Oil Pulling for Dental Health - Is it Beneficial?
By Eugene D. Stanislaus on September 06, 2014
You may have noticed the term oil pulling popping up all over social media. The claims are big: oil pulling will make your teeth whiter, reverse tooth decay, remove toxins - but does this practice really work? As with most folk remedies, there is little scientific research to support such anecdotal claims. What is known is that oil pulling cannot repair dental damage. Dental damage must be repaired with restorative dentistry treatments, not folk remedies. To help you understand oil pulling and its affect on oral health, the dentists of Brooklyn Heights Dental offer the following discussion.
What Is Oil Pulling?
Oil pulling is an ancient folk remedy that has been practiced for centuries in India and southern Asia. Oil pulling is done by swishing a tablespoon of oil, typically coconut, in the mouth and between the teeth for about 20 minutes. After this point, the oil is spit out and the mouth is rinsed with plain water or salt water. The teeth should then be brushed and flossed as normal.
Part of the oil pulling belief is that swishing and “pulling” the oil between the teeth and in the mouth helps remove toxins from the body and bacteria from the mouth. The oil is also supposed to strengthen the gums and teeth, improving overall oral health. Other claims are that oil pulling whitens the teeth and reduces the risk of cavities, with some even believing it will reverse decay.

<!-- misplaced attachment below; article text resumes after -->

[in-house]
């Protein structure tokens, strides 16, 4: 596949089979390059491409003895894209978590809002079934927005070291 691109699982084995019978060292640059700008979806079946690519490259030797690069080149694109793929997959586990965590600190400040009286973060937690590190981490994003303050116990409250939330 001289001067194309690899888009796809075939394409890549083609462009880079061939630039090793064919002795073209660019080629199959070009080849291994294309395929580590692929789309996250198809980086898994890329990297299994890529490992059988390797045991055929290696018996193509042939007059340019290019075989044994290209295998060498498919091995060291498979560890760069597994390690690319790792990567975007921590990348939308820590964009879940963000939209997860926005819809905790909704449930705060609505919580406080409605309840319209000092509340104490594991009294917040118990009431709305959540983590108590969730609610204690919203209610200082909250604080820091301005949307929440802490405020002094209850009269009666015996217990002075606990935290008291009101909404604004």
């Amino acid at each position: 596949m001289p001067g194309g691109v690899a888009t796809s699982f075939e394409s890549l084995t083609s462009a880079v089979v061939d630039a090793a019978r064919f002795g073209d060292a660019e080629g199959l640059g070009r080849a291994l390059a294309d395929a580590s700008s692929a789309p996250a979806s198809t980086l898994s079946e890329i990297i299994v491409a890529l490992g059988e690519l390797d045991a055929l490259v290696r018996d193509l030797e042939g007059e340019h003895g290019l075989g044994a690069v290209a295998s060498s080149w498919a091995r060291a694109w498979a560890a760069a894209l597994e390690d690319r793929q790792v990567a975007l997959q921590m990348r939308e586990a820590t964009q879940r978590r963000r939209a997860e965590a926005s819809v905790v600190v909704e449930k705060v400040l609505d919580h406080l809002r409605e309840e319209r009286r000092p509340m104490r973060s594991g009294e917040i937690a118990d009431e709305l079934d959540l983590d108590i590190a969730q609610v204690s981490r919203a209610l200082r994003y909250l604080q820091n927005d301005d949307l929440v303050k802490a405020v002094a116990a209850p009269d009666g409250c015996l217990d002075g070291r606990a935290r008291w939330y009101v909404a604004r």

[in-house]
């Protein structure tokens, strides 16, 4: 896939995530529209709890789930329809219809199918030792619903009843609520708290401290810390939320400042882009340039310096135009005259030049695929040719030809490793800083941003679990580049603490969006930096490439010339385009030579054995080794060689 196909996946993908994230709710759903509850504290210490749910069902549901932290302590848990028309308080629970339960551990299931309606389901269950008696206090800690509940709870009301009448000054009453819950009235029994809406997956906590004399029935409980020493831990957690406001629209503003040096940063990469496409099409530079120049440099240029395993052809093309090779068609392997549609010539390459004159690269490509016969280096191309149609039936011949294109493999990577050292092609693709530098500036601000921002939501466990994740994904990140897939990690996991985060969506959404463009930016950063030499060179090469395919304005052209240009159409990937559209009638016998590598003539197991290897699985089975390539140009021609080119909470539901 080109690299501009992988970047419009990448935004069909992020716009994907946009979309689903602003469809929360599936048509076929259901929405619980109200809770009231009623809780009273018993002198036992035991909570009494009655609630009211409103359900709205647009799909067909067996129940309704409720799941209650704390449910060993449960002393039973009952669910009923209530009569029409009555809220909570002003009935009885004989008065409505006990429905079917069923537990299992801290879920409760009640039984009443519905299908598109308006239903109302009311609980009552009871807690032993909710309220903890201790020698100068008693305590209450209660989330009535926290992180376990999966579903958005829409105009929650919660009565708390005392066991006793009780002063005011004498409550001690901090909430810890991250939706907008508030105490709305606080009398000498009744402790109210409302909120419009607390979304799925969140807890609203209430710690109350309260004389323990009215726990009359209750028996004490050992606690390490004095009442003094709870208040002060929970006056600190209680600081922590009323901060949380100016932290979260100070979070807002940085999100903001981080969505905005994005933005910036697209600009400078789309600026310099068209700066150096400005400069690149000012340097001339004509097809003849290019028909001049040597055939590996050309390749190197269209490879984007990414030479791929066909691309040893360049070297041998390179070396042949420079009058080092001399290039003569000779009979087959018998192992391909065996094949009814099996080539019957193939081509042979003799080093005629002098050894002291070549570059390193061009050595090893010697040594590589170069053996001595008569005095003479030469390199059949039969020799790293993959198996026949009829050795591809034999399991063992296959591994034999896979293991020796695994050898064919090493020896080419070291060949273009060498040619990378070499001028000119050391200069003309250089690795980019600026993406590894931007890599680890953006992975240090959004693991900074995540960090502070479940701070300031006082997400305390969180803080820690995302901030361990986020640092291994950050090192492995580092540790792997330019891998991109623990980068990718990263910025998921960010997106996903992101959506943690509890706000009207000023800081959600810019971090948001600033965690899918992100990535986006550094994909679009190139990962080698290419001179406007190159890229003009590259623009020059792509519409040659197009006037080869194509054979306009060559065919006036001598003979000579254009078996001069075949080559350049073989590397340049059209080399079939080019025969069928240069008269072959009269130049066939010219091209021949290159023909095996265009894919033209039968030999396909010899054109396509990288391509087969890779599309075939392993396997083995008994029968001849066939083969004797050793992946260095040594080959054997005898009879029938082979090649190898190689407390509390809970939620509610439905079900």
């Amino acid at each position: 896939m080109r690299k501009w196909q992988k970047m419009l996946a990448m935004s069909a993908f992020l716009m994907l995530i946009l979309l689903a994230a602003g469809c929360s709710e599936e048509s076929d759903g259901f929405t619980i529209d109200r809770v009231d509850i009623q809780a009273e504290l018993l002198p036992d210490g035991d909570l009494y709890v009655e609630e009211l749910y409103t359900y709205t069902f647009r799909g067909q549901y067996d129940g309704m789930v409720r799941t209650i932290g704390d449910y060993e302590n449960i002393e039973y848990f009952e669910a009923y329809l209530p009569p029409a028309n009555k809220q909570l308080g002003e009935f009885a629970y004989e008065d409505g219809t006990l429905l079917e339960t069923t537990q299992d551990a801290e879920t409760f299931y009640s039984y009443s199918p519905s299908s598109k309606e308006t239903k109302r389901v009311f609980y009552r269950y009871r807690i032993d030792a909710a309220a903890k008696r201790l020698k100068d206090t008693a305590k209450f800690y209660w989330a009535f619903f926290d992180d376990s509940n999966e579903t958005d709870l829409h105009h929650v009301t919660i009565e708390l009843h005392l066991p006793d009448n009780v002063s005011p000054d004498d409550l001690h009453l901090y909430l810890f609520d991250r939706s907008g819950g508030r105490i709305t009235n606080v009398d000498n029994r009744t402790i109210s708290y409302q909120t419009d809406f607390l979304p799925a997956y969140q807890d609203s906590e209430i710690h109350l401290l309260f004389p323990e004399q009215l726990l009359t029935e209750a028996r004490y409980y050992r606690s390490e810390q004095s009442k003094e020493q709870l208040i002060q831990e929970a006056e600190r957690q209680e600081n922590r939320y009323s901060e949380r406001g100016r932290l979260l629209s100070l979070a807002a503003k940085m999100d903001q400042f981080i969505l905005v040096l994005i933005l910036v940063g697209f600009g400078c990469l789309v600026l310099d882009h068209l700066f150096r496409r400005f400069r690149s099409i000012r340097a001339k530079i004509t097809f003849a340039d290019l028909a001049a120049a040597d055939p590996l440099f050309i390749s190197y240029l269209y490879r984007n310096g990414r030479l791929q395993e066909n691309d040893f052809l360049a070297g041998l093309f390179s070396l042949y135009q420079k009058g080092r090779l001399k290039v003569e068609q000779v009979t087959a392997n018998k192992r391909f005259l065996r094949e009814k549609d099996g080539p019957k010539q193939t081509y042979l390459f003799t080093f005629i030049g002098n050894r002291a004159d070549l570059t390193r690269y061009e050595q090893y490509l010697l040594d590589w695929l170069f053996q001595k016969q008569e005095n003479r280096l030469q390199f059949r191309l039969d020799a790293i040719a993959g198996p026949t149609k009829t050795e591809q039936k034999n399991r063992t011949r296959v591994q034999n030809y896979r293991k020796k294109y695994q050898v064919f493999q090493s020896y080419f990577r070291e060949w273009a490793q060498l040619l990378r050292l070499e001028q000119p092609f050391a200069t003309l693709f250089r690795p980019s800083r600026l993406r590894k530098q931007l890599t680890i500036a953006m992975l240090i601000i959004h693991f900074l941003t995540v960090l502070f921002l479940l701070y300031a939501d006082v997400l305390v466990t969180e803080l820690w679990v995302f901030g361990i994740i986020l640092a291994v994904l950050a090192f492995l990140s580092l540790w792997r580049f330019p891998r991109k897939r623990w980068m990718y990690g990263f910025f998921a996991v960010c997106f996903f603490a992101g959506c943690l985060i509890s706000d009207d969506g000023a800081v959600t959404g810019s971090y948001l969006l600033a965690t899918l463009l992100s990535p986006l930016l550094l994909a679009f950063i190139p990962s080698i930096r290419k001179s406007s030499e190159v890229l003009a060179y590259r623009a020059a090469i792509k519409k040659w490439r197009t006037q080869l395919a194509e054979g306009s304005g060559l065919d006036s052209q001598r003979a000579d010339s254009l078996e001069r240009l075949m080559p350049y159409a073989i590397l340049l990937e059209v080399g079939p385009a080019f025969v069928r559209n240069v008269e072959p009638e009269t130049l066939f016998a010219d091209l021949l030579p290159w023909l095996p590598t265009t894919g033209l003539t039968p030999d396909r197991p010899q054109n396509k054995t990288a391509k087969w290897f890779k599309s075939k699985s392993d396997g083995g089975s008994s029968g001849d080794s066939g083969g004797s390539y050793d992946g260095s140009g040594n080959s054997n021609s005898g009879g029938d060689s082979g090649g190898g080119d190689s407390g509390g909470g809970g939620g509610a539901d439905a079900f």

Is Oil Pulling Beneficial to Dental Health?
The practice of oil pulling lacks the scientific research to say if it is truly effective or beneficial to oral health. The studies that do exist lack a large enough sample size and scientific controls, making them unreliable for determining any cause and effect. To date, no clinical evidence has been found to support claims that oil pulling can whiten teeth, reduce dental decay, or improve overall health. There is no evidence showing oil pulling can reverse tooth decay or eliminate gum disease.
Though oil pulling requires more scientific research, the simple act of rinsing the mouth and swishing between the teeth may help remove food remnants, plaque, and bacteria. However, this can also be done with water so it's likely not the oil that's beneficial but rather the swishing.
In short, there is not enough scientific evidence to support the claims of oil pulling. It should not be used as a substitute for brushing, flossing, or rinsing with an American Dental Association approved mouthwash.
Should You Try Oil Pulling?
Though there is little scientific evidence supporting the health claims of oil pulling, there doesn't seem to be much harm caused by the practice. That being said, oil pulling alone is not enough to keep your teeth and gums healthy, so it should never replace a proper oral hygiene regime of brushing, flossing, and seeing your dentist for check-ups. It should also not be used to replace dentist-approved mouthwash or be used in place of any other medically approved medication or practice.
Schedule a Consultation
To discuss your concerns about oil pulling or to find out more information about clinically supported treatments, we welcome you to schedule a consultation.
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